We've had some really terrific, accomplished guest bloggers lately, I'm sure you'd agree. To hear from those who have achieved so much in their chosen profession - their failures, their triumphs, and everything they learned along the way - is truly a gift.
Today, we go in a different direction. Like many who have graced these pages before, Simon Berry decided to follow a dream he had since childhood - at thirty-five.
This is a story about passion, sacrifice, and self-belief. After you read it, you just might be inspired to do some creating this weekend.
Thanks for bearing with the weird title...
Recently I have been on several interviews for jobs, 'proper' jobs, some of them highly paid, with real responsibility. They went well, I have been called in for second interviews....
The thing is - I don't want any of them! Really, I couldn't imagine anything less appealing, I know what I really want to do and it's not that!
My journey into the world of the entertainment industry has been short if you look at it from the point of me trying to market myself as an Actor, Singer and Voice-artist. (One year and five months to be precise). However, if we're talking about the point of inspiration, that's an entirely different story. I remember standing on a stool, balanced on the sofa (wayddago me, health and safety was not high on my priority list when I was four!) so I could see myself in the mirror singing, probably incredibly poorly, along to Billy Joel's My Life on the radio. I recall thinking, this guy is clearly very cool, sounds great, and I loved the message he put into the song. I thought about how he must have felt when writing it and how relatable a huge number of people must have found it. I knew two things right there: I wanted to entertain people and I would love to be admired for it. I didn't really have a concept of 'fame' then, not that it's really the same nowadays, anyway.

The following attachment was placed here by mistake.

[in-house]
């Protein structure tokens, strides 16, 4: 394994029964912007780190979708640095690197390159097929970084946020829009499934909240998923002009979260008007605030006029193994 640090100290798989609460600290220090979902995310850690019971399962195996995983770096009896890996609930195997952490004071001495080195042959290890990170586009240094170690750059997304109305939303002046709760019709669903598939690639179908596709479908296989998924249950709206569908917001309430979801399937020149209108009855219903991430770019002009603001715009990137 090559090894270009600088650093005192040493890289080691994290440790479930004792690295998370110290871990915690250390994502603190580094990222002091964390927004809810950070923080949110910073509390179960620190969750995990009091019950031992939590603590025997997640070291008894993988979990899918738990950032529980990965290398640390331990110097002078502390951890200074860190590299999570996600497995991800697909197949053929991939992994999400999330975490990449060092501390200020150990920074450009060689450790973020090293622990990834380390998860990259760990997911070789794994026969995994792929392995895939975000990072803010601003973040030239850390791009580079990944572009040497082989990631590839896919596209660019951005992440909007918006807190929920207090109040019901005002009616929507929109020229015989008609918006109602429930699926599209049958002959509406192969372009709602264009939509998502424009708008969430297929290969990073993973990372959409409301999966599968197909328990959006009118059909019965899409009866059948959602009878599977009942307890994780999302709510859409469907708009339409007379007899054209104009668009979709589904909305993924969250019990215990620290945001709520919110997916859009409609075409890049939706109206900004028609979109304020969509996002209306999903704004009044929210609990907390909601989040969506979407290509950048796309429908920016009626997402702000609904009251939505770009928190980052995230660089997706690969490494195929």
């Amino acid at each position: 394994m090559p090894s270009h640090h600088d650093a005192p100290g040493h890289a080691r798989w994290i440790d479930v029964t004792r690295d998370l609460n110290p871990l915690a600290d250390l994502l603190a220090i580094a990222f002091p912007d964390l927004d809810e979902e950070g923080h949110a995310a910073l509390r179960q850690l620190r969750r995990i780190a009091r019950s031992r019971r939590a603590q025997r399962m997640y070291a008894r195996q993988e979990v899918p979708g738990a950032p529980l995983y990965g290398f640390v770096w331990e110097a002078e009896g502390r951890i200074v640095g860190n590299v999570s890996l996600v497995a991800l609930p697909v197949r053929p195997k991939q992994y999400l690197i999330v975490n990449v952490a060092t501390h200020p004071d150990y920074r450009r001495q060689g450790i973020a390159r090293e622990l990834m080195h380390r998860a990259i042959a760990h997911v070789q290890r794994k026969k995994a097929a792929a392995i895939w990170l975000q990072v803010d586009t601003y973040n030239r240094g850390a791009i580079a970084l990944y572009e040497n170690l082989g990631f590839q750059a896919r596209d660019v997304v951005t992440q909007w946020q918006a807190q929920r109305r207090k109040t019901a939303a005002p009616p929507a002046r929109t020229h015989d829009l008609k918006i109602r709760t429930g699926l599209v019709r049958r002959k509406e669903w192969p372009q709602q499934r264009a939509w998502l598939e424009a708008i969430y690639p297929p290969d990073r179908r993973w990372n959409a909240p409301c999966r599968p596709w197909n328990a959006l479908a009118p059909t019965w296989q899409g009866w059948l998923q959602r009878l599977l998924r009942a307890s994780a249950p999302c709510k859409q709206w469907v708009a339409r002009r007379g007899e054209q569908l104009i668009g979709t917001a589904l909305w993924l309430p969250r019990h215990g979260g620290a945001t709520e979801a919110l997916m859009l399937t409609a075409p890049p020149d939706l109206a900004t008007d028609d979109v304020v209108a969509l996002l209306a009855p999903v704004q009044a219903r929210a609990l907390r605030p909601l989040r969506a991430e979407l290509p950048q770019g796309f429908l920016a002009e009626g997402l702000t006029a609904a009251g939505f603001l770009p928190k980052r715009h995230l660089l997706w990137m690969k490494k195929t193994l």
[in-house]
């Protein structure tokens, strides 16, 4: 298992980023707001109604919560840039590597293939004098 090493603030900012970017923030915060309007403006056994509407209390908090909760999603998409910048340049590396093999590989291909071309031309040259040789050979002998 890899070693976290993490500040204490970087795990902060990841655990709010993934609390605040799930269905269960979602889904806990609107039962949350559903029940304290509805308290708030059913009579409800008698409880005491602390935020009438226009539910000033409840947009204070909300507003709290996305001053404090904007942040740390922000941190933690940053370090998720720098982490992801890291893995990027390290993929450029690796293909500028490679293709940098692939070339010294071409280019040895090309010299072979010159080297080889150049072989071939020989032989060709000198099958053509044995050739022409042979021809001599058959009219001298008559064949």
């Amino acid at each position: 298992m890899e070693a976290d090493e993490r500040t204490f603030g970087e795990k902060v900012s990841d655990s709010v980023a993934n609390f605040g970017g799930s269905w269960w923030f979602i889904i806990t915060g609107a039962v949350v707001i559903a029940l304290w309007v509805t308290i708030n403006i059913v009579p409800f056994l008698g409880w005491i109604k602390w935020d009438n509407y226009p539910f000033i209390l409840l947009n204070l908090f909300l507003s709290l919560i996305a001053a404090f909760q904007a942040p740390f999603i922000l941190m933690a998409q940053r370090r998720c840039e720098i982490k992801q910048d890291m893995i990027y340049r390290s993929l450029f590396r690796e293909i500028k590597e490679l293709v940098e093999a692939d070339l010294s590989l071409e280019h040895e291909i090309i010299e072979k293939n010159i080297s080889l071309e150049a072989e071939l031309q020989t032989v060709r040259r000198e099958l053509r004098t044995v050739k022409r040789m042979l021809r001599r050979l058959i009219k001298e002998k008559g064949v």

Many years flew by, school came and went. Then, a number of meaningless jobs, a large amount of wasted time. Suddenly it was November 2011, I was thirty five and felt rotten to the core. The only worthwhile thing I I had done was attaining an expert rank in Jeet Kune Do (Bruce Lee's formless form of Kung-fu), something I had admired since I first saw Enter the Dragon one Christmas. I knew I had to do something! But what did I really want to do? I had always loved singing and I had imagined myself in films from a very young age. Initially I dismissed both of these things as 'ridiculous' and 'beyond unlikely' and started looking at career change plans instead, figuring it was my job (which I hated passionately) that was getting me down and thinking/hoping I would feel fulfilled in a different workplace environment. But every move I contemplated, a little voice in my head piped up: 'Erm, singing? Acting?........Hello?' The penny dropped, over a decade later than would have been ideal, but nonetheless it had dropped.
That evening I decided to look into drama schools and singing lessons. I discovered that what was once freely available to me when I was at school would now cost me a small fortune. And I didn't have a small fortune. That's when the thought of amateur dramatics came to mind. I checked to see if any groups near me were taking on new members. That led me to 'HAODS' (Horsham, West Sussex). They had an upcoming production. Rehearsals were already underway but they still had a few chorus roles available.
I decided to go for it. Friends and family were expressly concerned that I would be setting myself up for an epic failure. I forged on.